DOA -RIP

For a brief time, when I was a young funeral director, I had license plates on my car which read DOA-RIP. Admittedly, I thought they were clever and set me apart. The plates garnered mention in a few newspapers, and other funeral directors who read about --or saw--them were not amused. In fact, they chided…

NYSFDA, Spare Us the TikTok eClips

Lately, the weekly eClips, sent by the NYSFDA, have contained more and more links to embarrassing articles by so-called viral sensations on TiKTok. The most recent article, about a mortuary student who "has lifted the lid" (this expression is gag-inducing) about repairing "injuries on deceased people" with clay (which is not used in actual practice)…

A Dying Business

One upon a time, a young woman walked into a funeral home in Queens, New York. She needed an after-school job to earn some money, while she worked her way through college, and the funeral home was hiring. She had dreams of one day becoming a great writer. Well, if not a great one, at…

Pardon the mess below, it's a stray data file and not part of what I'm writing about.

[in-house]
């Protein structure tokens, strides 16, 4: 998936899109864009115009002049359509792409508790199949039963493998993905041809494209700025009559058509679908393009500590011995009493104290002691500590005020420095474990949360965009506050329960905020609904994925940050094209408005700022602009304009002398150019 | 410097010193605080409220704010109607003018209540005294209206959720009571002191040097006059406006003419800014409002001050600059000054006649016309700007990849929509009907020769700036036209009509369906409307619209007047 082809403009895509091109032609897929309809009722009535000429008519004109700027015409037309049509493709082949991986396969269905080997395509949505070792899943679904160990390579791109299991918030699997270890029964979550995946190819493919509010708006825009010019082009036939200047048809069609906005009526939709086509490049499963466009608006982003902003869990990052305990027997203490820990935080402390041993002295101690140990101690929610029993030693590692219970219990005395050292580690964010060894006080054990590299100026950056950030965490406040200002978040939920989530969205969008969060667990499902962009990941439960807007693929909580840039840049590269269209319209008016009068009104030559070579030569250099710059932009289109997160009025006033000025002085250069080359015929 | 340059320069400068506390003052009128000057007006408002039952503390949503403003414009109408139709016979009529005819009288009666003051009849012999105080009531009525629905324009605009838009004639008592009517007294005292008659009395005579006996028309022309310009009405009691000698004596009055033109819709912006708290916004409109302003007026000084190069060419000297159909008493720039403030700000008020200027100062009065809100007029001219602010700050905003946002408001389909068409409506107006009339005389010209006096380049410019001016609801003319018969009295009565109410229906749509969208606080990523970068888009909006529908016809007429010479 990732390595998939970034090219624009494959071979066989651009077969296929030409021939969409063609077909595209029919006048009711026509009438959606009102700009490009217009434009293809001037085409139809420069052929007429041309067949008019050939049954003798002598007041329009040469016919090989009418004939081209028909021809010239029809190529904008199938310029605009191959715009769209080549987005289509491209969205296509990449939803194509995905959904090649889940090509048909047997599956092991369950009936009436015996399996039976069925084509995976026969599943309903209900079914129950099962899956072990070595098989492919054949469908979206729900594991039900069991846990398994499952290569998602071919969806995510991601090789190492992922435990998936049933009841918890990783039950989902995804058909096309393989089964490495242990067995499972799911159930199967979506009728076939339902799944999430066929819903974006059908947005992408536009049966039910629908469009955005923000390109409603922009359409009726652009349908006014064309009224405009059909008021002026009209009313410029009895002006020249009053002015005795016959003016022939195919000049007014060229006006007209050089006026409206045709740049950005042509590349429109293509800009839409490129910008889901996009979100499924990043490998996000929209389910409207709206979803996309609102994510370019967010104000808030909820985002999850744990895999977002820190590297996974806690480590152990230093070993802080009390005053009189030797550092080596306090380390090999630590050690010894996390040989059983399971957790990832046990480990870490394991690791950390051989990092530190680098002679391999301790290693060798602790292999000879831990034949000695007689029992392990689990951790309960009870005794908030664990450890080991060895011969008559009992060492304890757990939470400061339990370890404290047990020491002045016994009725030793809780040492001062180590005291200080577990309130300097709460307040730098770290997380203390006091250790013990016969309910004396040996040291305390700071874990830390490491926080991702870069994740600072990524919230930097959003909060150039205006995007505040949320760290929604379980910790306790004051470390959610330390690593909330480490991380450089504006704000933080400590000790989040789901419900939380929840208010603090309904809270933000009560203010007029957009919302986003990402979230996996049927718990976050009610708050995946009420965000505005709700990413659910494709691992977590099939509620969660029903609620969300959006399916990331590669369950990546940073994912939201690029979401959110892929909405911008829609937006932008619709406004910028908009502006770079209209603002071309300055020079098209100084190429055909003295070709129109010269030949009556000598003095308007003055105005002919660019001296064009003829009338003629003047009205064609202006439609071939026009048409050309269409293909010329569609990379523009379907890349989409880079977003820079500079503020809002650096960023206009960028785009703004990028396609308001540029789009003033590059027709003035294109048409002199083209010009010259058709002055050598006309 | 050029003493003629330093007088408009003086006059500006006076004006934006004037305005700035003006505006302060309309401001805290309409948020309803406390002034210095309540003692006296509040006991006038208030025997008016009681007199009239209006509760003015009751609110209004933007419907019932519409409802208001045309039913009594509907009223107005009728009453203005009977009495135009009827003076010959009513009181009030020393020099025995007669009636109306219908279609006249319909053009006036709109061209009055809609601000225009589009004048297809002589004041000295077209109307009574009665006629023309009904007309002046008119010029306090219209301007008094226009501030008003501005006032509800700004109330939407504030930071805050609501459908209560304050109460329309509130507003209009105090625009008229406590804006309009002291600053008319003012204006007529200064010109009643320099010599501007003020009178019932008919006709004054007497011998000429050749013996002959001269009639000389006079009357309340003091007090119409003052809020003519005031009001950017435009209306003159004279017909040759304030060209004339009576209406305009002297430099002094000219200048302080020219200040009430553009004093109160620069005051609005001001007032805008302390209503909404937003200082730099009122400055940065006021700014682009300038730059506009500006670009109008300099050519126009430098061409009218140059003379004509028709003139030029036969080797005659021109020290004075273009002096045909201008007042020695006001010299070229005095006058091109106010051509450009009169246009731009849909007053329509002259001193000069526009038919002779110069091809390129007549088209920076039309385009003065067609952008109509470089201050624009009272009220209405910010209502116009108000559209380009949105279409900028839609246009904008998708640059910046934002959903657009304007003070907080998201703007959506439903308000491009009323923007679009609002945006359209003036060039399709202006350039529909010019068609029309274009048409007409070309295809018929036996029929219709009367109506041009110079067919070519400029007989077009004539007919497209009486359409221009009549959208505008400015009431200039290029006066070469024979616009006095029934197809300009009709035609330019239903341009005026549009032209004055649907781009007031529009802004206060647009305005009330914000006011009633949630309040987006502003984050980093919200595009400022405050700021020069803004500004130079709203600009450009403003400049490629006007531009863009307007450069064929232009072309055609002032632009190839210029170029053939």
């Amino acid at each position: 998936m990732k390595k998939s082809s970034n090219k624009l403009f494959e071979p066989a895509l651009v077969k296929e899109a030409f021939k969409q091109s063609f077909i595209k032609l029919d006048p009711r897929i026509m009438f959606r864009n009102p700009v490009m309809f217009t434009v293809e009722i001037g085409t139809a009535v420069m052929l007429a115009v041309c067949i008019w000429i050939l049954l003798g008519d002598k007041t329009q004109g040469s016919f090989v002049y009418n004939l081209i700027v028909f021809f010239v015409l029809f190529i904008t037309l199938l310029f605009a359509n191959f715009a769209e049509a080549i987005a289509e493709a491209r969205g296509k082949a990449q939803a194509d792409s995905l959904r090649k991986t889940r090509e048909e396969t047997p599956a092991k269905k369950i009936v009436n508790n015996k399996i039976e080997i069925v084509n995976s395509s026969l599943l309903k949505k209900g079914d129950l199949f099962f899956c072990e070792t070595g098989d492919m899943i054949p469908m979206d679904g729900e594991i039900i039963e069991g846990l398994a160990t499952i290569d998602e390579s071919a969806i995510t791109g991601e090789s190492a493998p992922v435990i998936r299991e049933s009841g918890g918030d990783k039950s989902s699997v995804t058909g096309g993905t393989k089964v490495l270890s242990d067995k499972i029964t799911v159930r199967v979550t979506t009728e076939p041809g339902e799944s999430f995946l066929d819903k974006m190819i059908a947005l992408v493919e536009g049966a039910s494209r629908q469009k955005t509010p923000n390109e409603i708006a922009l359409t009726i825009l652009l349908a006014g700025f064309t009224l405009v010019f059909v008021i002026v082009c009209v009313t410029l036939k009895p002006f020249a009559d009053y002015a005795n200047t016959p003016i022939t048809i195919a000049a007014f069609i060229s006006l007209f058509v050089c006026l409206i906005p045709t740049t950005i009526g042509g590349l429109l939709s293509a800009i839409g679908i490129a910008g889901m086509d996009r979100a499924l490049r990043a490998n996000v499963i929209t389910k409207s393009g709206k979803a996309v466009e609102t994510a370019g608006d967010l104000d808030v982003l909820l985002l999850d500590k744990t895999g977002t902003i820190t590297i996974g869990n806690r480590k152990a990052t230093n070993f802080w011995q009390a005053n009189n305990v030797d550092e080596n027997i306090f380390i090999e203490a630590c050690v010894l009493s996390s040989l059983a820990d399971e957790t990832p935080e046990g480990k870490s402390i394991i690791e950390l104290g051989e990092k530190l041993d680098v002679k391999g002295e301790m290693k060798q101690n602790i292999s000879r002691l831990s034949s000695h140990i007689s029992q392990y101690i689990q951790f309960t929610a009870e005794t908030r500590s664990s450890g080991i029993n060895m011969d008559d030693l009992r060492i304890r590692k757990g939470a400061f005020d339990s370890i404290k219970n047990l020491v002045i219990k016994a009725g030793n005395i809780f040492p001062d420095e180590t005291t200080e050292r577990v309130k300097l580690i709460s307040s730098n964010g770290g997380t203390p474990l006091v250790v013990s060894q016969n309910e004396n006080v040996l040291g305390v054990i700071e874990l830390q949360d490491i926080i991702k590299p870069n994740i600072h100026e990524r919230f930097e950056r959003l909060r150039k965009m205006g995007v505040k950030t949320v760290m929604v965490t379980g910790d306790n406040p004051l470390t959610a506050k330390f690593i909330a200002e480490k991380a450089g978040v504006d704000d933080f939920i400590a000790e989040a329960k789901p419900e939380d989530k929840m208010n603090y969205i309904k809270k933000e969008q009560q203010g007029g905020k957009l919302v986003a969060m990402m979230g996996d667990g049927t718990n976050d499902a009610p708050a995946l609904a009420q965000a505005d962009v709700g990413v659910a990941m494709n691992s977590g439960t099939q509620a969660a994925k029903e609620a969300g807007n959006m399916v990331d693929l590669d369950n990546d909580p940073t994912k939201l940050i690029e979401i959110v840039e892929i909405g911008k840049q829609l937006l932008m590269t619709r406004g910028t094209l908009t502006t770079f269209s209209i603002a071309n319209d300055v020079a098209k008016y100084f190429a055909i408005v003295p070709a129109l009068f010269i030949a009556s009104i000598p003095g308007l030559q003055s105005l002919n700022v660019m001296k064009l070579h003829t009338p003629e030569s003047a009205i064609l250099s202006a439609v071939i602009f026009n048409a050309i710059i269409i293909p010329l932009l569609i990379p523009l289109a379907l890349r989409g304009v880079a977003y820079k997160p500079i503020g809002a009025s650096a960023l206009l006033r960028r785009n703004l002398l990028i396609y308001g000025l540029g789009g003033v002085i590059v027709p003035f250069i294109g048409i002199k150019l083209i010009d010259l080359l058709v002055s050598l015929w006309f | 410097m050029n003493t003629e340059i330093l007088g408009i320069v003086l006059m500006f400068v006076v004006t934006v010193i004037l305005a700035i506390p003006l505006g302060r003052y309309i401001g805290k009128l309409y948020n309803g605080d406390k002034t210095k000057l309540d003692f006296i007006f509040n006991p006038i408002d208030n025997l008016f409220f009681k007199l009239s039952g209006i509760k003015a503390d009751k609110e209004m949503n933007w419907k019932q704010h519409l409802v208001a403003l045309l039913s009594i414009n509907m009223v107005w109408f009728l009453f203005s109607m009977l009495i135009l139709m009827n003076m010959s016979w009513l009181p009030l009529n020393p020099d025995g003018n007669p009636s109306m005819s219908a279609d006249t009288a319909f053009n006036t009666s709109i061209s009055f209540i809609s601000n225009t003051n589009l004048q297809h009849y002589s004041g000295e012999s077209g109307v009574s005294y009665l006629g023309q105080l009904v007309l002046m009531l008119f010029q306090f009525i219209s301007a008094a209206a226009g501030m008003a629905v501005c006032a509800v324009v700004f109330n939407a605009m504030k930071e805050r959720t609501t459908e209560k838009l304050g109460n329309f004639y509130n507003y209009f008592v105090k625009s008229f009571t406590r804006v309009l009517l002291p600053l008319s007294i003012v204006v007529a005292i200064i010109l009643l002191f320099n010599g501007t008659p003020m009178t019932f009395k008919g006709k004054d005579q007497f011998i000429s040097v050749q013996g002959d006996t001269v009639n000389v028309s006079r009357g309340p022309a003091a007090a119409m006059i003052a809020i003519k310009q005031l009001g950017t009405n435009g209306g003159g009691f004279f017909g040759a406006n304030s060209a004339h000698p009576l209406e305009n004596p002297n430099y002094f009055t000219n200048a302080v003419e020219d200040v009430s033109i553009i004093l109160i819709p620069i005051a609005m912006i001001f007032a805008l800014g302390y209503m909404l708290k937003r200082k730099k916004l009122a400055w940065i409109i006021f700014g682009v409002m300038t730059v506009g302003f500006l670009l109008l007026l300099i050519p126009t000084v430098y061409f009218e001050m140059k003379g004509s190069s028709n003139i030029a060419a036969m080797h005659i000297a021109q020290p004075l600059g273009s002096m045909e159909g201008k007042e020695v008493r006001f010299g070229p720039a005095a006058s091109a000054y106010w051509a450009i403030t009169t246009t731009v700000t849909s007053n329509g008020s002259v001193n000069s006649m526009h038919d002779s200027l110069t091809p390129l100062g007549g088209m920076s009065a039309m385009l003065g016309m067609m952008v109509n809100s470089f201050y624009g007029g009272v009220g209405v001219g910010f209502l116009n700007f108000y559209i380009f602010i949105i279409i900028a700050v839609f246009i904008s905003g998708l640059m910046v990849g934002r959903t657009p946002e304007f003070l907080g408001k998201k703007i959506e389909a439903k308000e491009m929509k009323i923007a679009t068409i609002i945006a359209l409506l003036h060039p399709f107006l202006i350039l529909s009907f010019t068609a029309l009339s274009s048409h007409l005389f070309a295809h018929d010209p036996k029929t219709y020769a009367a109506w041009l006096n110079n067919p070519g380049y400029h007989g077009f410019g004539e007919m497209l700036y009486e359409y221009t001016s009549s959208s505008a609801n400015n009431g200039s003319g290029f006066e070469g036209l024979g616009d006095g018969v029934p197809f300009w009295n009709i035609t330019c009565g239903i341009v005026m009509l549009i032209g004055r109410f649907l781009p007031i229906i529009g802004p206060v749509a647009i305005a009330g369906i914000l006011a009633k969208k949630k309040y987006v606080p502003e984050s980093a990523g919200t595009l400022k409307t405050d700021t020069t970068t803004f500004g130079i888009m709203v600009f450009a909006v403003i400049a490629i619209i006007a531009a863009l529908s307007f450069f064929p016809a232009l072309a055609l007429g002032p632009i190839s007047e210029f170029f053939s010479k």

I Want to Watch

An essential component of our role as funeral directors is to maintain the sanctity of our work and protect the privacy of those in our care. Something that continues to trouble me is the prurient interest some have in the most private part of funeral service. “I want to watch? Can I?” It is an…

Five Things

Five Things I've learned in my long career as a funeral director I was pleased to share my view of funeral service with Life. Death. Whatever., gleaned from the work I’ve done, the experiences of my colleagues, and the perspective of the thousands of families I’ve served over the years. Despite what you may read…

Not New and Not a Novelty

There was a time when women were seldom seen working in funeral service. It's not that there weren't any licensed females --there were. But their numbers were not appreciable, and as in many male-dominated industries, they were often relegated to the background and more feminine duties such as cosmetizing of the deceased. By the time…